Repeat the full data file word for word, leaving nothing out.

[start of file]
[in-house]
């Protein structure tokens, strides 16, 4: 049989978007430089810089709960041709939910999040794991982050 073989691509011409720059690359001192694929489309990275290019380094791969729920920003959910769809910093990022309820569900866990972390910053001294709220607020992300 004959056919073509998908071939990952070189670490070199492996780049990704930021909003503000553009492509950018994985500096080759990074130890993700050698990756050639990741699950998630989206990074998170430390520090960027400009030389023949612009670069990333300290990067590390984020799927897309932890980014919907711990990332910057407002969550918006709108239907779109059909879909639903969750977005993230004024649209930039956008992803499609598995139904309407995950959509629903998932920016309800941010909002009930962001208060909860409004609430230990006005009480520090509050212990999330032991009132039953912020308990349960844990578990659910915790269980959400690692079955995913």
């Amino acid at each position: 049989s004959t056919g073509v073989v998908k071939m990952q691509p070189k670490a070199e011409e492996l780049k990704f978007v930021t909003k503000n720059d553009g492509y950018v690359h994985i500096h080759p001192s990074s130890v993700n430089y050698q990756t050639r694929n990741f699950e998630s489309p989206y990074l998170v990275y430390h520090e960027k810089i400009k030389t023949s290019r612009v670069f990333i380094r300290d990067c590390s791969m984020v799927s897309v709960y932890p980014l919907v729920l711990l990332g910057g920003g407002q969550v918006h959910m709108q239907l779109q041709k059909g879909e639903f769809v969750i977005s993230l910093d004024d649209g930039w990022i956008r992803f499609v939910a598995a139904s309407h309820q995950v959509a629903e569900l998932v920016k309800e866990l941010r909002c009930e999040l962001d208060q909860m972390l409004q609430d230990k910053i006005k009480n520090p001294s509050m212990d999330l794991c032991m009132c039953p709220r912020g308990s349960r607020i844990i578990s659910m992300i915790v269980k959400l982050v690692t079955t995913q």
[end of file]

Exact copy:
[in-house]
């Protein structure tokens, strides 16, 4: 049989978007430089810089709960041709939910999040794991982050 073989691509011409720059690359001192694929489309990275290019380094791969729920920003959910769809910093990022309820569900866990972390910053001294709220607020992300 004959056919073509998908071939990952070189670490070199492996780049990704930021909003503000553009492509950018994985500096080759990074130890993700050698990756050639990741699950998630989206990074998170430390520090960027400009030389023949612009670069990333300290990067590390984020799927897309932890980014919907711990990332910057407002969550918006709108239907779109059909879909639903969750977005993230004024649209930039956008992803499609598995139904309407995950959509629903998932920016309800941010909002009930962001208060909860409004609430230990006005009480520090509050212990999330032991009132039953912020308990349960844990578990659910915790269980959400690692079955995913």
């Amino acid at each position: 049989s004959t056919g073509v073989v998908k071939m990952q691509p070189k670490a070199e011409e492996l780049k990704f978007v930021t909003k503000n720059d553009g492509y950018v690359h994985i500096h080759p001192s990074s130890v993700n430089y050698q990756t050639r694929n990741f699950e998630s489309p989206y990074l998170v990275y430390h520090e960027k810089i400009k030389t023949s290019r612009v670069f990333i380094r300290d990067c590390s791969m984020v799927s897309v709960y932890p980014l919907v729920l711990l990332g910057g920003g407002q969550v918006h959910m709108q239907l779109q041709k059909g879909e639903f769809v969750i977005s993230l910093d004024d649209g930039w990022i956008r992803f499609v939910a598995a139904s309407h309820q995950v959509a629903e569900l998932v920016k309800e866990l941010r909002c009930e999040l962001d208060q909860m972390l409004q609430d230990k910053i006005k009480n520090p001294s509050m212990d999330l794991c032991m009132c039953p709220r912020g308990s349960r607020i844990i578990s659910m992300i915790v269980k959400l982050v690692t079955t995913q």